Students of the Enlightenment have long assumed that the major movement towards atheism in the Ancien Régime was centered in the circle of intellectuals who met at the home of Baron d'Holbach during the last half of the eighteenth century. This major critical study shows, contrary to the accepted views, that in fact, atheism was not the common bond of a majority of the members and that, far from being alienated figures, most of the members were privileged and publicly successful citizens devoted to peaceful and gradual reform.
Alan Charles Kors determines the coterie's membership and discovers it to have been a diverse assemblage of philosophes, men of letters, and scientists. Analyzing the thought and behavior of those members who lived past 1789, the author argues that the hostility to the Revolution expressed by the coterie's survivors was fully consistent with their world view.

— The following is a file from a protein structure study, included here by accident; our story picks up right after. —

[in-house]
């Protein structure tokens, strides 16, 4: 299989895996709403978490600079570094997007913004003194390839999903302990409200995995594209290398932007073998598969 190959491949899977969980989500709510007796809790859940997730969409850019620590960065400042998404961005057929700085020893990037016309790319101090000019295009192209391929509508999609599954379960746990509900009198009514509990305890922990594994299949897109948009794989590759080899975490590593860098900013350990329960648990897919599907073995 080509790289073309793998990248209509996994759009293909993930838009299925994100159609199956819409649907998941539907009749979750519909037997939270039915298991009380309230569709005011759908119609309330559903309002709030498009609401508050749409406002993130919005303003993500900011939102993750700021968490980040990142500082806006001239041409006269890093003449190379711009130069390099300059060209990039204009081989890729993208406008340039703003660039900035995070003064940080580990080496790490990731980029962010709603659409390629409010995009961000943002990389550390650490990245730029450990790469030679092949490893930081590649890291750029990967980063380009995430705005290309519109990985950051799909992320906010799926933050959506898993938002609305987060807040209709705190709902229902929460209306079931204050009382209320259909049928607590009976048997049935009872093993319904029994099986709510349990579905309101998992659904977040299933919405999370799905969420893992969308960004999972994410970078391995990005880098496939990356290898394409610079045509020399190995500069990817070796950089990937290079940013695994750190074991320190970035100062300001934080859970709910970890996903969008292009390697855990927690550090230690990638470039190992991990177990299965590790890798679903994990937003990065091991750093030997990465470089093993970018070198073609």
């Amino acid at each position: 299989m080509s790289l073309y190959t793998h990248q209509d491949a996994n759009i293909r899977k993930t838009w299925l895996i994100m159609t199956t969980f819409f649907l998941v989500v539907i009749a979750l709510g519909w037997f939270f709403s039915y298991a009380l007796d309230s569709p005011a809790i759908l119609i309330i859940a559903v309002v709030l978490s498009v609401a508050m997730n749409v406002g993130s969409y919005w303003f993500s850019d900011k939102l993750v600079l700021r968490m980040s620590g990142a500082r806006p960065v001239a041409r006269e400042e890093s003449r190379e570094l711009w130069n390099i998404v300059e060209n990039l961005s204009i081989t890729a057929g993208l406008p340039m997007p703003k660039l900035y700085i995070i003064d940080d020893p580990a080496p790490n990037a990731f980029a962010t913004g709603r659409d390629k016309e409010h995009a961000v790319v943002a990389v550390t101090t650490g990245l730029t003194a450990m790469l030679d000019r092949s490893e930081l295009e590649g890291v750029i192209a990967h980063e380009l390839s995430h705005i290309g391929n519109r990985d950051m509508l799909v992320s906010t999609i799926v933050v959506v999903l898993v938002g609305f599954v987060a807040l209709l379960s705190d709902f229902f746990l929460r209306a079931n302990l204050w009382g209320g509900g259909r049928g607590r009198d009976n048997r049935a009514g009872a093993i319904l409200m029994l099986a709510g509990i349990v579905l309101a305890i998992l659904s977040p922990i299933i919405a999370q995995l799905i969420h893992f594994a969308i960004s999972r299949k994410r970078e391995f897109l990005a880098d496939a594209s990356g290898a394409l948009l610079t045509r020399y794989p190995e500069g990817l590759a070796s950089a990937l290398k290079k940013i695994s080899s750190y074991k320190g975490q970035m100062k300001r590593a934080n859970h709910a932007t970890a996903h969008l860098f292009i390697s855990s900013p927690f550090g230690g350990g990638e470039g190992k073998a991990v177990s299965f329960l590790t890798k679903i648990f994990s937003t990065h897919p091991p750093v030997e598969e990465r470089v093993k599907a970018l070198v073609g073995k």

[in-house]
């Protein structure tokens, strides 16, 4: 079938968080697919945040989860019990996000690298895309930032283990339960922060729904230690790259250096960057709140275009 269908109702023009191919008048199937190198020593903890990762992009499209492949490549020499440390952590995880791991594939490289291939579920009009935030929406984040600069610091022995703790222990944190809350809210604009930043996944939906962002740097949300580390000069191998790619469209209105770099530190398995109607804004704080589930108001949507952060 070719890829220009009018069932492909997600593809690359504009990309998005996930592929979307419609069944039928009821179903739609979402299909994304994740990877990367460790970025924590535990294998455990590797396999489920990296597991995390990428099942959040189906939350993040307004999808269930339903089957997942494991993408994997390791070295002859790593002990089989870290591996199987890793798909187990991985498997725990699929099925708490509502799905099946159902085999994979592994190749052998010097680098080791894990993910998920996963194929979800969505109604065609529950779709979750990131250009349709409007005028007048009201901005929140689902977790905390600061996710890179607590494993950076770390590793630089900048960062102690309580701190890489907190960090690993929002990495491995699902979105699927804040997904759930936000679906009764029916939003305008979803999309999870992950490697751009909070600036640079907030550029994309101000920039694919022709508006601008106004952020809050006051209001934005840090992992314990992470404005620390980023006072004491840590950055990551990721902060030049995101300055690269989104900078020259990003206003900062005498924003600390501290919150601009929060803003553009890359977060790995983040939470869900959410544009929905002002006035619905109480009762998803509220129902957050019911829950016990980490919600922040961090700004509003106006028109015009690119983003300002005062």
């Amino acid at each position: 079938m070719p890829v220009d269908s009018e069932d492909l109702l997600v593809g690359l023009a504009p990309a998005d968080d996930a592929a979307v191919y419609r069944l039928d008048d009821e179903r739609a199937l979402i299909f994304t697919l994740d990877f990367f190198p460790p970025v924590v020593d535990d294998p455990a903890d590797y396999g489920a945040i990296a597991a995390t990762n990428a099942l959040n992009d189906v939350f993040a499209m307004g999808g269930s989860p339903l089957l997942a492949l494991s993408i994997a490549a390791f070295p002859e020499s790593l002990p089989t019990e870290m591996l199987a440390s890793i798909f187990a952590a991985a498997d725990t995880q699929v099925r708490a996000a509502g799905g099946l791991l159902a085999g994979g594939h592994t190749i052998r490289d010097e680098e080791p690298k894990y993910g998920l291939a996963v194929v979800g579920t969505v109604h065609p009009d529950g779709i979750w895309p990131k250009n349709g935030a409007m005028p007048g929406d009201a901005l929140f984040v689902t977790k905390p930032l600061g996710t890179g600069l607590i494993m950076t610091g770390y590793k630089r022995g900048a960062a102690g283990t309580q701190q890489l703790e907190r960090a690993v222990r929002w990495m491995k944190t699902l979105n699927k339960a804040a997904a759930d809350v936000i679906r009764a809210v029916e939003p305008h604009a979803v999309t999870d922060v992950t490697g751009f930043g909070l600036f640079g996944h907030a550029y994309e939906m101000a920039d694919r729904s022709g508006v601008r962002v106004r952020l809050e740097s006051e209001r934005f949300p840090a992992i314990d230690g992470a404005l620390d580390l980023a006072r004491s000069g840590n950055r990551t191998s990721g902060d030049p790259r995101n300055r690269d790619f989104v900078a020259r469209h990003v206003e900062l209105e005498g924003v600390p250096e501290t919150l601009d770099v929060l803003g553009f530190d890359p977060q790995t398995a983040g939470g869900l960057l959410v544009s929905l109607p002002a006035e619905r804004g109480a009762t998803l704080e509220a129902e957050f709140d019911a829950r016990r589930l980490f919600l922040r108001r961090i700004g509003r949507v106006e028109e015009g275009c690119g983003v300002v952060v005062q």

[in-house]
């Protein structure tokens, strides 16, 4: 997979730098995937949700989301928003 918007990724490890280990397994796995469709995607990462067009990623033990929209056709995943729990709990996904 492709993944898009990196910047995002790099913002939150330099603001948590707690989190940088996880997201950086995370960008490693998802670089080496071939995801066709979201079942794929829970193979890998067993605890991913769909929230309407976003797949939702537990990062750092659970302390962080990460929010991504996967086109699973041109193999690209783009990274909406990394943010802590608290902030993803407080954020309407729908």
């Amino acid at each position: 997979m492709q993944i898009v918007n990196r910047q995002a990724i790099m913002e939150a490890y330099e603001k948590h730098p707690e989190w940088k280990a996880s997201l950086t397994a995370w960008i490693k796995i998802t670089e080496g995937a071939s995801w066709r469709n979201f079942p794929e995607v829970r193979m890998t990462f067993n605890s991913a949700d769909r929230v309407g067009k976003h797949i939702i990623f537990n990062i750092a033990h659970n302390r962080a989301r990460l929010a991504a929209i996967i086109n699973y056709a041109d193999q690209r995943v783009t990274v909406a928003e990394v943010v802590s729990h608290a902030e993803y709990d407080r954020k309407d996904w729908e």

Originally published in 1976.
ThePrinceton Legacy Libraryuses the latest print-on-demand technology to again make available previously out-of-print books from the distinguished backlist of Princeton University Press. These paperback editions preserve the original texts of these important books while presenting them in durable paperback editions. The goal of the Princeton Legacy Library is to vastly increase access to the rich scholarly heritage found in the thousands of books published by Princeton University Press since its founding in 1905.
Table of Contents
You are viewing the table of contents
You do not have access to this
on JSTOR. Try logging in through your institution for access.